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Marc Rieke's Wigs

Remember when we interviewed Patrick Mohr a while ago because we were so intrigued by the bald and bearded creatures he sent down the runway? Well, he told us who was responsible for making models look like aliens, and turns out it was Marc Rieke, a Berlin-based hair and make-up artist, who has also done some impressive stuff for Bernhard Willhelm and half the German film and television industry. We went to his store for a chat, where he sells custom-made wigs and other things made out of hair (like mustaches and eye lashes), in case you’re interested.


Vice: Hi Marc. How long have you been doing crazy stuff with hair?
Marc Rieke: I've been doing hair and make-up now for about seven years, and I've owned the store for about 5 years.

So is it like a dream come true for you?
No, no. It was kind of a coincidence. I wanted to study fine arts, but didn't get accepted the first time I applied. Then, a friend of mine who studied hair and make-up, convinced me to have a look at her job. I always had this weird idea of "hair and make-up," but one day she asked me to pose for her and they stuck beards on me and made me look like an authentic, bald, 90-year old man. Somehow that impressed me so much I could imagine doing it myself. So then a place became available at this hair and make-up school and I started immediately.

Good stuff. You also work on films and television, right?
Yes. Well, I focus on hair and wigs, beards, lashes--everything that can be made out of hair. The jobs I do are primarily for cinema and television. I worked with Helen Mirren once, she's an incredible lady.

How about the fashion shows?
For fashion shows, they request me when hair gets too complicated for the normal hair and make-up artists to deal with. It's mainly the bigger pieces and things that have to be manufactured separately, like the huge Bernhard Willhelm hair-constructions.

About those wigs, were they as difficult to construct as they seem?
Building the form was not the problem, it was relatively standard. The problem was their weight; it was impossible for the models to wear them for over half an hour, and the show was meant to be in a showroom. Bernhard also didn't want to fix them with straps, it had to look as natural as possible, so that wasn't easy. We made five wigs and worked on them for about 300 hours. Later the Groninger Museum of modern and contemporary art in Groningen, Netherlands, bought them for the retrospective on Bernhard Willhelm.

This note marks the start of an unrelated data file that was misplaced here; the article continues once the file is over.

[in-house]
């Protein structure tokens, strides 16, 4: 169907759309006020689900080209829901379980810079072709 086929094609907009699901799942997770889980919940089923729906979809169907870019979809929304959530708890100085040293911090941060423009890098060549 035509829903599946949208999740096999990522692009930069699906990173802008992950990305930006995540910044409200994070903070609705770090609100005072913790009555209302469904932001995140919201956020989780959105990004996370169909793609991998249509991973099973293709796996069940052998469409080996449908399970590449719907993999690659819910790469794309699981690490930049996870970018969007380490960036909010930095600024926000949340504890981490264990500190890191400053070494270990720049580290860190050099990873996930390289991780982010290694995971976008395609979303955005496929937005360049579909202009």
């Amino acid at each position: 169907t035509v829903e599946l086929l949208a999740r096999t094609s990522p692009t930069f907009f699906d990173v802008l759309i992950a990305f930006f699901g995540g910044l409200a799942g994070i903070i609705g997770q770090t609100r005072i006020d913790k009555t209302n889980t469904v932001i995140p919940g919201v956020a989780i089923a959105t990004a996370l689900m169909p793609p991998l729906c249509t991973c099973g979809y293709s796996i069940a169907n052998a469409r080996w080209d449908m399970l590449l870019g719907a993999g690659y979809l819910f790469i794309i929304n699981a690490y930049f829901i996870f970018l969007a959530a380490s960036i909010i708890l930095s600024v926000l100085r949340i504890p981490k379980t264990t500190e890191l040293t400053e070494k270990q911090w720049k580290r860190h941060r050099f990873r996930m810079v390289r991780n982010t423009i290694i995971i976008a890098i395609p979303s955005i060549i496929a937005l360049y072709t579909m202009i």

Bernhard Willhelm in the Groninger Museum

How does the communication with designers like that work?
I always get a kind of mood of how they want it. Bernhard for example gave me some watercolor drawings that he wanted me to transform in a pretty exact way. Patrick Mohr gave me more stylized instructions, he just told me he imagined it, but we immediately realized that we were speaking the same language. We connected, so it was great to create this amazing result from a vague idea together.

Can you tell us a bit more about the Patrick Mohr looks?
The connection to Patrick was purely by chance. I got to know a photographer through Bernhard Willhelm, who knows Patrick very well. One day, he told me about Patrick's idea of sending these androgynous, asexual creatures down the runway. I thought models with normal beards would be a bit too stereotypical, so I suggested to use angora hair, a very fluffy hair. That feminine, soft hair, combined with the typical position of male hair growth, worked really well. Oh yeah, and we used the bald heads also to de-individualize them.

Where do you get all that hair from?
We get it from distributors from Russia, Czech Republic, or Ukraine. That hair has a similar structure to ours. Sometimes, families pass by to donate us their hair, and teenagers even come and sell it to us.

Wow. That’s pretty weird. What was the most exciting project you've worked on?
Definitely the Willhelm wigs, because of the dimensions. But the most sleepless and nerve-wracking project was when we made all the wigs for The Baader Meinhof Komplex. Film is a much bigger challenge than fashion shows; everything needs to be perfect because you'll see every tiny detail. Fashion and film people are completely different, and those two worlds rarely cross paths, but I love working for both.